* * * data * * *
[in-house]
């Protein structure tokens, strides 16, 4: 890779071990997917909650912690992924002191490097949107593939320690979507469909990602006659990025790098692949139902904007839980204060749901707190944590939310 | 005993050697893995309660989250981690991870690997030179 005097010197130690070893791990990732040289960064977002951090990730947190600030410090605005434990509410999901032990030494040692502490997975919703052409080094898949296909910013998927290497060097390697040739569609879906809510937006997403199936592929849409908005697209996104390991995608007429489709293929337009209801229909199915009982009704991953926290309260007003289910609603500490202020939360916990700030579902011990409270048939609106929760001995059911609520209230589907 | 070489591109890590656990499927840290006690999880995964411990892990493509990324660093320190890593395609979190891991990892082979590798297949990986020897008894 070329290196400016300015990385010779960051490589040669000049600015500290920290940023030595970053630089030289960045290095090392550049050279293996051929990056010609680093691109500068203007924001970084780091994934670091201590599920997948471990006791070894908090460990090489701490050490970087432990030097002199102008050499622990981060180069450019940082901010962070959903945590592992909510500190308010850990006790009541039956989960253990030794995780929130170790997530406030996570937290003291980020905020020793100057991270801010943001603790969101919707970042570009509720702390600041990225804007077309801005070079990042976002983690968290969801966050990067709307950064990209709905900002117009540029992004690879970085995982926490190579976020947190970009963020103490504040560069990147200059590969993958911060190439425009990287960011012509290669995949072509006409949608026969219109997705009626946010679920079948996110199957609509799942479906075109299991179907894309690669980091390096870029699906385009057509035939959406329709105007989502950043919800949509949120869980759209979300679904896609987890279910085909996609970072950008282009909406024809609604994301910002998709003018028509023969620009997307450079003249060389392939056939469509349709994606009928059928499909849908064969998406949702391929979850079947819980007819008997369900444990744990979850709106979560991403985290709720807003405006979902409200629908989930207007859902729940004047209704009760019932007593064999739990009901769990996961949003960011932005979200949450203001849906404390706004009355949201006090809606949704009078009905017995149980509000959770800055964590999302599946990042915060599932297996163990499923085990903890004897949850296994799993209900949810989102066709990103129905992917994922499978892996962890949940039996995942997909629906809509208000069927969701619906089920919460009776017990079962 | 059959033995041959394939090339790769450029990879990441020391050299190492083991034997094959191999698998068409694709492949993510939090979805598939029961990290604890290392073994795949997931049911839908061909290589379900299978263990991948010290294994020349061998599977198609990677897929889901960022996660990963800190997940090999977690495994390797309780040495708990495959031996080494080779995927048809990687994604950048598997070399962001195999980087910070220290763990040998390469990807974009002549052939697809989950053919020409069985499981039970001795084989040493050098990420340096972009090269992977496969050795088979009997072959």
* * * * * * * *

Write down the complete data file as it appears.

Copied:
[in-house]
């Protein structure tokens, strides 16, 4: 890779071990997917909650912690992924002191490097949107593939320690979507469909990602006659990025790098692949139902904007839980204060749901707190944590939310 | 005993050697893995309660989250981690991870690997030179 005097010197130690070893791990990732040289960064977002951090990730947190600030410090605005434990509410999901032990030494040692502490997975919703052409080094898949296909910013998927290497060097390697040739569609879906809510937006997403199936592929849409908005697209996104390991995608007429489709293929337009209801229909199915009982009704991953926290309260007003289910609603500490202020939360916990700030579902011990409270048939609106929760001995059911609520209230589907 | 070489591109890590656990499927840290006690999880995964411990892990493509990324660093320190890593395609979190891991990892082979590798297949990986020897008894 070329290196400016300015990385010779960051490589040669000049600015500290920290940023030595970053630089030289960045290095090392550049050279293996051929990056010609680093691109500068203007924001970084780091994934670091201590599920997948471990006791070894908090460990090489701490050490970087432990030097002199102008050499622990981060180069450019940082901010962070959903945590592992909510500190308010850990006790009541039956989960253990030794995780929130170790997530406030996570937290003291980020905020020793100057991270801010943001603790969101919707970042570009509720702390600041990225804007077309801005070079990042976002983690968290969801966050990067709307950064990209709905900002117009540029992004690879970085995982926490190579976020947190970009963020103490504040560069990147200059590969993958911060190439425009990287960011012509290669995949072509006409949608026969219109997705009626946010679920079948996110199957609509799942479906075109299991179907894309690669980091390096870029699906385009057509035939959406329709105007989502950043919800949509949120869980759209979300679904896609987890279910085909996609970072950008282009909406024809609604994301910002998709003018028509023969620009997307450079003249060389392939056939469509349709994606009928059928499909849908064969998406949702391929979850079947819980007819008997369900444990744990979850709106979560991403985290709720807003405006979902409200629908989930207007859902729940004047209704009760019932007593064999739990009901769990996961949003960011932005979200949450203001849906404390706004009355949201006090809606949704009078009905017995149980509000959770800055964590999302599946990042915060599932297996163990499923085990903890004897949850296994799993209900949810989102066709990103129905992917994922499978892996962890949940039996995942997909629906809509208000069927969701619906089920919460009776017990079962 | 059959033995041959394939090339790769450029990879990441020391050299190492083991034997094959191999698998068409694709492949993510939090979805598939029961990290604890290392073994795949997931049911839908061909290589379900299978263990991948010290294994020349061998599977198609990677897929889901960022996660990963800190997940090999977690495994390797309780040495708990495959031996080494080779995927048809990687994604950048598997070399962001195999980087910070220290763990040998390469990807974009002549052939697809989950053919020409069985499981039970001795084989040493050098990420340096972009090269992977496969050795088979009997072959």